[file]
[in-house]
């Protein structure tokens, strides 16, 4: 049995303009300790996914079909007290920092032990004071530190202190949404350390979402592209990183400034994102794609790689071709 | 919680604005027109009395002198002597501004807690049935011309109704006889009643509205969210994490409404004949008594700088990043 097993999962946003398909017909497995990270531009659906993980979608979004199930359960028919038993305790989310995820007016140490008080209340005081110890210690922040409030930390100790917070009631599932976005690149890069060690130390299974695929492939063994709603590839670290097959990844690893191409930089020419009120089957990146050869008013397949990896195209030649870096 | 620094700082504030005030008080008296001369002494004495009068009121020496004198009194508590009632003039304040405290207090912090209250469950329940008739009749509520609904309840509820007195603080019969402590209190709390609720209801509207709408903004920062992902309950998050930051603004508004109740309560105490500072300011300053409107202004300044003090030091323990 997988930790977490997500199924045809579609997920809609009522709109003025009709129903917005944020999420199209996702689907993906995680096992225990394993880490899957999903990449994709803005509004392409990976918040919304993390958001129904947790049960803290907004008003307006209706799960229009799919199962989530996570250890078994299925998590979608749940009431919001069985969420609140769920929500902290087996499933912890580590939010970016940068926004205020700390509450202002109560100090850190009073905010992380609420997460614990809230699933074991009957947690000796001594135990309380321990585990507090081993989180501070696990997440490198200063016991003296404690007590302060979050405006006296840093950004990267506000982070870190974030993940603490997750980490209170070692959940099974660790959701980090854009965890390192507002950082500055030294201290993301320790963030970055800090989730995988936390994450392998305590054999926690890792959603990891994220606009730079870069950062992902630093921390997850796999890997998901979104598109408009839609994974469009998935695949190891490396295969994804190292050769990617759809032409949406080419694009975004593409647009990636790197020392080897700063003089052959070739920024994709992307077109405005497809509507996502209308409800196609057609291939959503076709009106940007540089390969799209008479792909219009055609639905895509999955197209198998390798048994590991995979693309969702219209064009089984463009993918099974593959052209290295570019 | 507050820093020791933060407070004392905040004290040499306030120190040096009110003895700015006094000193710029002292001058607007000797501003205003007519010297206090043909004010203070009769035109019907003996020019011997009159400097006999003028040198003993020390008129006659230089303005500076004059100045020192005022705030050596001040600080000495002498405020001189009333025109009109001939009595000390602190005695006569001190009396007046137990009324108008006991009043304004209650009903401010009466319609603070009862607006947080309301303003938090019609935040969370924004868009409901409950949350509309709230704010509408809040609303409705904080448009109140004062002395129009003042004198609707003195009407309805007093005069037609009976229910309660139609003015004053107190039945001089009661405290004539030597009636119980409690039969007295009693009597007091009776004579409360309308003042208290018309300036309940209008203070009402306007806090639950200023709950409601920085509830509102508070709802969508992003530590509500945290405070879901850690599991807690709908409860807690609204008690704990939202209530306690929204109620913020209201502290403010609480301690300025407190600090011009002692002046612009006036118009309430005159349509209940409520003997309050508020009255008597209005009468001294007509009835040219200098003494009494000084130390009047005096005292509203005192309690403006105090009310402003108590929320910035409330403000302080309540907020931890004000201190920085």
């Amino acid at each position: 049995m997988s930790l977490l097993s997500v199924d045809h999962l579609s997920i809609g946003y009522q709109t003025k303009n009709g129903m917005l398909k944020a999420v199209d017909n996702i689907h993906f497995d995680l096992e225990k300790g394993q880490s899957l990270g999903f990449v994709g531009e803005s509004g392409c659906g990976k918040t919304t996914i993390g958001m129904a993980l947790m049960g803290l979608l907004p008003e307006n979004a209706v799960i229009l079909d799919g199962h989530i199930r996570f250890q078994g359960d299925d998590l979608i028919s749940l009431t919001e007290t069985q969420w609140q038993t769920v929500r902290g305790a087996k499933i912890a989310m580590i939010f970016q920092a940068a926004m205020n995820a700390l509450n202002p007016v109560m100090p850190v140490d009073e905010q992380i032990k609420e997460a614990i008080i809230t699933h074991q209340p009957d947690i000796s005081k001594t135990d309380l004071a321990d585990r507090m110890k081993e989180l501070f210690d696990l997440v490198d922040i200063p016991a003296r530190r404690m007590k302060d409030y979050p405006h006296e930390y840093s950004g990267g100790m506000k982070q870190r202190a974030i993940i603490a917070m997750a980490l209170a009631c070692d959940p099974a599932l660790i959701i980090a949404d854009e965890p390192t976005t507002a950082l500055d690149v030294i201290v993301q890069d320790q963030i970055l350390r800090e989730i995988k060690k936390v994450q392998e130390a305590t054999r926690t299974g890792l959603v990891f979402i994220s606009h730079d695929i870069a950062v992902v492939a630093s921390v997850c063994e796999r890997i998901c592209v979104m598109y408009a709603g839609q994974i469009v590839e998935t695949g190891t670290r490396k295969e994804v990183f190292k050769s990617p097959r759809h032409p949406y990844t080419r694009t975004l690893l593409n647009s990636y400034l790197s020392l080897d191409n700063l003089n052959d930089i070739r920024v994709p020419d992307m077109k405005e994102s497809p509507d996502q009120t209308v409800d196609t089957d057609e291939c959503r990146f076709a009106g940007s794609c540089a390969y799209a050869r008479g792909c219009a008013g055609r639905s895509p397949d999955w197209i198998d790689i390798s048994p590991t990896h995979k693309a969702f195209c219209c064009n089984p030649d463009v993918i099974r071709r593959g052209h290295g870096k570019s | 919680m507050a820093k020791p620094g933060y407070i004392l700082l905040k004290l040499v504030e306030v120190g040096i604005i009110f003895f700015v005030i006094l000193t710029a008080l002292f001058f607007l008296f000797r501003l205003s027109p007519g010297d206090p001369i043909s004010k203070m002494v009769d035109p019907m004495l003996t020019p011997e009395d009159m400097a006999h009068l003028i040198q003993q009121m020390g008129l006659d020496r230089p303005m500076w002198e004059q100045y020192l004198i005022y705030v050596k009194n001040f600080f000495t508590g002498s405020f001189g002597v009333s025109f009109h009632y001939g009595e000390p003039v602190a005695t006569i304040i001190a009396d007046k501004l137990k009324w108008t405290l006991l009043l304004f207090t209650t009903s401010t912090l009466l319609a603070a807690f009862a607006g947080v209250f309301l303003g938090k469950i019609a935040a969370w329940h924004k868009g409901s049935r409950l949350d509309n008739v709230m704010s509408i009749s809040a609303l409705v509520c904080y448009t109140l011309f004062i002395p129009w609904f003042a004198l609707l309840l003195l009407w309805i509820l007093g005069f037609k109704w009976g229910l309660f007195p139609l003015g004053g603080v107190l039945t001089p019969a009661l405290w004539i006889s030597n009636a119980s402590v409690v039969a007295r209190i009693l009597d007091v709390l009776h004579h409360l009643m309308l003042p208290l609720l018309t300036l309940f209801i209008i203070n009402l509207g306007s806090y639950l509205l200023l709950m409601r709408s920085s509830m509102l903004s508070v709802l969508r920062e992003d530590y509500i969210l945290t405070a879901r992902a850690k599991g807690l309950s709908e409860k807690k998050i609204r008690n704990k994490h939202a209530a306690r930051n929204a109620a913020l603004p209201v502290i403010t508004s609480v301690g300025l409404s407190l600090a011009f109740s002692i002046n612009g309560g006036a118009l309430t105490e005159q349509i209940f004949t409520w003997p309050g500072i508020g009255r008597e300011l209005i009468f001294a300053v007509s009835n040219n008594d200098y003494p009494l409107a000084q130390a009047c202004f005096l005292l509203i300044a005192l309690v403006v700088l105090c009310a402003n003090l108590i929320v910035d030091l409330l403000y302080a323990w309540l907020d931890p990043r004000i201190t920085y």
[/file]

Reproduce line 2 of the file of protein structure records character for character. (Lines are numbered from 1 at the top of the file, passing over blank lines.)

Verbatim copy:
């Protein structure tokens, strides 16, 4: 049995303009300790996914079909007290920092032990004071530190202190949404350390979402592209990183400034994102794609790689071709 | 919680604005027109009395002198002597501004807690049935011309109704006889009643509205969210994490409404004949008594700088990043 097993999962946003398909017909497995990270531009659906993980979608979004199930359960028919038993305790989310995820007016140490008080209340005081110890210690922040409030930390100790917070009631599932976005690149890069060690130390299974695929492939063994709603590839670290097959990844690893191409930089020419009120089957990146050869008013397949990896195209030649870096 | 620094700082504030005030008080008296001369002494004495009068009121020496004198009194508590009632003039304040405290207090912090209250469950329940008739009749509520609904309840509820007195603080019969402590209190709390609720209801509207709408903004920062992902309950998050930051603004508004109740309560105490500072300011300053409107202004300044003090030091323990 997988930790977490997500199924045809579609997920809609009522709109003025009709129903917005944020999420199209996702689907993906995680096992225990394993880490899957999903990449994709803005509004392409990976918040919304993390958001129904947790049960803290907004008003307006209706799960229009799919199962989530996570250890078994299925998590979608749940009431919001069985969420609140769920929500902290087996499933912890580590939010970016940068926004205020700390509450202002109560100090850190009073905010992380609420997460614990809230699933074991009957947690000796001594135990309380321990585990507090081993989180501070696990997440490198200063016991003296404690007590302060979050405006006296840093950004990267506000982070870190974030993940603490997750980490209170070692959940099974660790959701980090854009965890390192507002950082500055030294201290993301320790963030970055800090989730995988936390994450392998305590054999926690890792959603990891994220606009730079870069950062992902630093921390997850796999890997998901979104598109408009839609994974469009998935695949190891490396295969994804190292050769990617759809032409949406080419694009975004593409647009990636790197020392080897700063003089052959070739920024994709992307077109405005497809509507996502209308409800196609057609291939959503076709009106940007540089390969799209008479792909219009055609639905895509999955197209198998390798048994590991995979693309969702219209064009089984463009993918099974593959052209290295570019 | 507050820093020791933060407070004392905040004290040499306030120190040096009110003895700015006094000193710029002292001058607007000797501003205003007519010297206090043909004010203070009769035109019907003996020019011997009159400097006999003028040198003993020390008129006659230089303005500076004059100045020192005022705030050596001040600080000495002498405020001189009333025109009109001939009595000390602190005695006569001190009396007046137990009324108008006991009043304004209650009903401010009466319609603070009862607006947080309301303003938090019609935040969370924004868009409901409950949350509309709230704010509408809040609303409705904080448009109140004062002395129009003042004198609707003195009407309805007093005069037609009976229910309660139609003015004053107190039945001089009661405290004539030597009636119980409690039969007295009693009597007091009776004579409360309308003042208290018309300036309940209008203070009402306007806090639950200023709950409601920085509830509102508070709802969508992003530590509500945290405070879901850690599991807690709908409860807690609204008690704990939202209530306690929204109620913020209201502290403010609480301690300025407190600090011009002692002046612009006036118009309430005159349509209940409520003997309050508020009255008597209005009468001294007509009835040219200098003494009494000084130390009047005096005292509203005192309690403006105090009310402003108590929320910035409330403000302080309540907020931890004000201190920085």